• mesothelioma
  • pleural disease

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Background to the project

Chronic obstructive pulmonary disease (COPD) is a common condition1 with acute exacerbations of COPD (AECOPD) or ‘lung attacks’ causing 12% of acute admissions and being responsible for more than one million bed days per annum in the UK. About a third of patients are readmitted within 90 days of discharge.2 Significant variations in outcomes and provision of care have been noted, implying a role for a systematic quality improvement approach.2 3 We therefore wished to develop and pilot the implementation of a COPD discharge care bundle—a list of five to six evidence-based practices that should be delivered to all patients.4 A care bundle does not specify the entirety of care that should be delivered, but is rather a group of items that administered together should be delivered to all individuals.

Developing the care bundle

Item selection was based on national and international guidelines, a systematic literature review and input from a multidisciplinary project team described in more detail in the online supplementary material. The project team undertook a process mapping exercise to map the patient pathway from admission to discharge and follow-up. A survey, undertaken to identify elements that were important to patients, identified feelings of isolation and a lack of support postdischarge and prioritised regaining physical function. To ensure coherence within the wider health community, the bundle was discussed at meetings of the Inner Northwest London Care Community integrated service improvement programme for COPD.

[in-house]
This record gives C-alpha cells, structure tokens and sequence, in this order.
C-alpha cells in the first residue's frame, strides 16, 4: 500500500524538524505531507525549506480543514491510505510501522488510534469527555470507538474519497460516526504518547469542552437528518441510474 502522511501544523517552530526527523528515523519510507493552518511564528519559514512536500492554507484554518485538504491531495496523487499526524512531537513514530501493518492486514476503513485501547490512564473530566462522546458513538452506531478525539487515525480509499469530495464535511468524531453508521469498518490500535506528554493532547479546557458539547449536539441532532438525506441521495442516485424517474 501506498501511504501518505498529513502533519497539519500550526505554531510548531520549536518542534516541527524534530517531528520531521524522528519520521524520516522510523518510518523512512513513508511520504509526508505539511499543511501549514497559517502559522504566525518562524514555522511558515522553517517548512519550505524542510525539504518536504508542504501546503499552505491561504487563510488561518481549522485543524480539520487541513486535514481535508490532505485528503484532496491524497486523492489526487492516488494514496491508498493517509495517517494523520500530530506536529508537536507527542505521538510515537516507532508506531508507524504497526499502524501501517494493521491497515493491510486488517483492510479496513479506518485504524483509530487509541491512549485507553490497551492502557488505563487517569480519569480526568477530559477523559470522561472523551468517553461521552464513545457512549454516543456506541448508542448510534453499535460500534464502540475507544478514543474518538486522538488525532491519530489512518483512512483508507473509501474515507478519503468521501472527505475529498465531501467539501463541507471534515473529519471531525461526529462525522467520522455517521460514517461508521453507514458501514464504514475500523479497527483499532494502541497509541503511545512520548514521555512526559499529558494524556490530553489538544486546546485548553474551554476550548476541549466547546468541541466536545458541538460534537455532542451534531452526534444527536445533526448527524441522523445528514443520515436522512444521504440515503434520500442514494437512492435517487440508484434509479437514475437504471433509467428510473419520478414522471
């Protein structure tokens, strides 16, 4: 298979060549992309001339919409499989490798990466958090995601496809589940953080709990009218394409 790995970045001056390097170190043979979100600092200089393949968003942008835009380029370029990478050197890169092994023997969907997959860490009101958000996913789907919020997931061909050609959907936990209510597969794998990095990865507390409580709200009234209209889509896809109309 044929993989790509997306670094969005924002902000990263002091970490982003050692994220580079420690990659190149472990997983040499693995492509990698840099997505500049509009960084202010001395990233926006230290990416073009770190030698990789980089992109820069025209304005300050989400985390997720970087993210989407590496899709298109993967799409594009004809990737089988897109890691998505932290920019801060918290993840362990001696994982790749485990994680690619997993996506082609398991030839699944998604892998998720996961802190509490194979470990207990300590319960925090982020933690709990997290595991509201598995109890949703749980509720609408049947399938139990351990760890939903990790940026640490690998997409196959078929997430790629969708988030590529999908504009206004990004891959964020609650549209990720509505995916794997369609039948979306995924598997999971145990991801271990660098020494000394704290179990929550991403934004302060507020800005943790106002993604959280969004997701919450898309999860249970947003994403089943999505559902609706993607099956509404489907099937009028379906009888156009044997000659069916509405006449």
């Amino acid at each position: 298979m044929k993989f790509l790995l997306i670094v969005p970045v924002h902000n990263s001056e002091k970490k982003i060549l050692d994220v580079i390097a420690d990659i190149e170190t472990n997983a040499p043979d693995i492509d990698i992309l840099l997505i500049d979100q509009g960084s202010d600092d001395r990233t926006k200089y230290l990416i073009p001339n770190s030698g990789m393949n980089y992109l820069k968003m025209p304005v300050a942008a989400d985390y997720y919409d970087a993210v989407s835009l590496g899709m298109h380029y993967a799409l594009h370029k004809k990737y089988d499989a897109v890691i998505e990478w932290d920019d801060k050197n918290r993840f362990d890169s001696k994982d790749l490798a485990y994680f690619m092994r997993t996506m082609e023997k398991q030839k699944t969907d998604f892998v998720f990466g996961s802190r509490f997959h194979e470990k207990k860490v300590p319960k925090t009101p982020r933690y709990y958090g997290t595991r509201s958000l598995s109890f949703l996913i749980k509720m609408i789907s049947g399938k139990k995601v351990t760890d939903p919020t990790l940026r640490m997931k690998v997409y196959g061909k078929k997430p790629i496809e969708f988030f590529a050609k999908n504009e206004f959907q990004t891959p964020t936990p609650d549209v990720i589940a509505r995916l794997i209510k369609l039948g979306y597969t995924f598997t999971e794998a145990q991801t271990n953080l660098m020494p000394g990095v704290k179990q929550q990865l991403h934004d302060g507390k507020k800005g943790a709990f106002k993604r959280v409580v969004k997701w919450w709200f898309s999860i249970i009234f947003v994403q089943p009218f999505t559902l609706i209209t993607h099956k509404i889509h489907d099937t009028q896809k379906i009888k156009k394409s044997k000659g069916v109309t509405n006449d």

Bundle items selected were (figure 1; see online supplementary material for more details):

  1. Notify the respiratory clinical nurse specialist of all admissions

  2. If the patient is a smoker, offer smoking cessation assistance

  3. Refer for assessment for pulmonary rehabilitation

  4. Give written information about COPD including British Lung Foundation (BLF) self-management booklet, oxygen alert card and information about patient support groups (BLF Breathe Easy Group)

  5. Demonstrate satisfactory use of inhalers

  6. Follow-up appointment to be made with a specialist prior to discharge.

Figure 1

The chronic obstructive pulmonary disease (COPD) discharge care bundle. CNS, clinical nurse specialist.